ANKARA (Reuters)–Turkey’s top court agreed on Monday to hear a case to shut down the ruling party for Islamist activity and bar the prime minister from office, heralding months of political and economic instability in the EU candidate state.
The Constitutional Court’s decision marks an escalation of a long-running feud between the Islamist-rooted AK Party and a powerful secular elite, including army generals, that accuses AK of plotting to turn secular Turkey into an Iran’style theocracy.
The AK Party, which has presided over strong economic growth and democratic political reforms since sweeping to power in 2002, denies the charges it has an Islamist agenda and says the lawsuit is an attack on Turkish democracy.
The petition, drawn up by the chief prosecutor of the Court of Appeals, calls for 71 AK Party officials including Prime Minister Tayyip Erdogan and President Abdullah Gul to be banned from politics for five years.
After a lengthy meeting, the Constitutional Court’s 11 judges decided in a rare unanimous ruling to take up the case for closing the AK Party and for barring Erdogan and dozens of other lawmakers from politics.
The court’s deputy head, Osman Paksut, said in a short televised statement that seven of the 11 judges voted in favor of considering the call to bar President Gul from politics–enough to bring him too within the scope of the investigation.
Eight of the 11 judges were appointed by Gul’s predecessor, Ahmet Necdet Sezer, a staunchly secularist foe of the AK Party.
"The general feeling is that we’re tilting towards closure of the AK Party, meaning a chaotic political and economic outlook," veteran commentator Mehmet Ali Birand told Reuters.
"I don’t believe Erdogan will give up, he will fight to the end. This is all-out war. It doesn’t look good."
The lira currency and the Istanbul stock market, already battered by the political tensions and by the global credit crunch, weakened further after the court announcement.
Turkish business leaders have criticized the lawsuit as harmful to stability and the European Union, which Turkey aspires to join, has also expressed its concerns.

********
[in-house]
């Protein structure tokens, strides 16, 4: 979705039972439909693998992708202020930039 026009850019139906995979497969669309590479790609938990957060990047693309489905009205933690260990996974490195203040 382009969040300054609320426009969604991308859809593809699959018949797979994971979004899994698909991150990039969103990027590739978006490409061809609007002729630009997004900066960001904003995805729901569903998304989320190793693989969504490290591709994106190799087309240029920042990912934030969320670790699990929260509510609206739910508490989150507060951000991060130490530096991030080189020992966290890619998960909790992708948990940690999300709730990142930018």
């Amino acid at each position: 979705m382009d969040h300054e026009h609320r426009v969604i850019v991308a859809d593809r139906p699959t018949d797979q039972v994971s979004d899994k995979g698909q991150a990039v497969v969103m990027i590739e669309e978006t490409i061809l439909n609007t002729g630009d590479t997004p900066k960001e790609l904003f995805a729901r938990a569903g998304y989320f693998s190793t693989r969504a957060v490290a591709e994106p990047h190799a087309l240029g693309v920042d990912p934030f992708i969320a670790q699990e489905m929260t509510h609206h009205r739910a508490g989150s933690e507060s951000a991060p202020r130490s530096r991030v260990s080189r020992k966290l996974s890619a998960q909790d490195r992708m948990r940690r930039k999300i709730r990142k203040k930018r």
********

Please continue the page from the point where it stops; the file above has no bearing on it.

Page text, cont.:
EU Enlargement Commissioner Olli Rehn said at the weekend that trying to shut the AK Party could jeopardize Ankara’s EU entry talks. He said the only grounds for considering a ban on a political party were if it practiced or advocated violence or sought the violent overthrow of the democratic system.
On Monday, Rehn’s spokeswoman’said the Commission needed more information before commenting on the court’s decision.
The AK Party will now have to draw up its defense against the allegations that it has engaged in Islamist activities aimed at weakening the secular state.
The court case is likely to drag on for many months.
The AK Party, which won 47 percent of the vote in last year’s election, has said it may try to change the constitution to make it more difficult to ban political parties and then seek a referendum on the changes.
In the AK Party’s first public reaction to the court decision on Monday, deputy leader Nihat Ergun said: "There is a need for a regulation that broadens the political arena by rectifying the system for shutting down parties."
Opposition parties say changing the constitution while a case is pending would be dangerously provocative and possibly illegal and have vowed to resist such a move.
Some Turkish media have described the lawsuit as a "judicial coup" against the AK Party after the secularists failed to block the party’s choice of Gul–like Erdogan a former Islamist–for the presidency last year.
Analysts say the government’s decision to push for an easing of a ban on female students wearing the Muslim headscarf at university was what prompted the prosecutor’s move.
Secularists see the headscarf as a symbol of political Islam. The AK Party says easing the ban is a matter of religious freedom and it claims strong public support for the move in a country where about two thirds of women cover their heads.
The Constitutional Court is due to rule shortly on an appeal from the secularist opposition Republican People’s Party (CHP) on whether lifting the headscarf ban violates the constitution.
The court could still throw out the case against the AK Party, but analysts say Monday’s unanimous verdict sounds an ominous note for Erdogan’s government.
Turkey has banned more than 20 political parties over the years for alleged Islamist or Kurdish separatist activities.
The army, with broad public support, edged out a government deemed too Islamist as recently as 1997, but the AK Party is much more popular. The army has not commented on the lawsuit.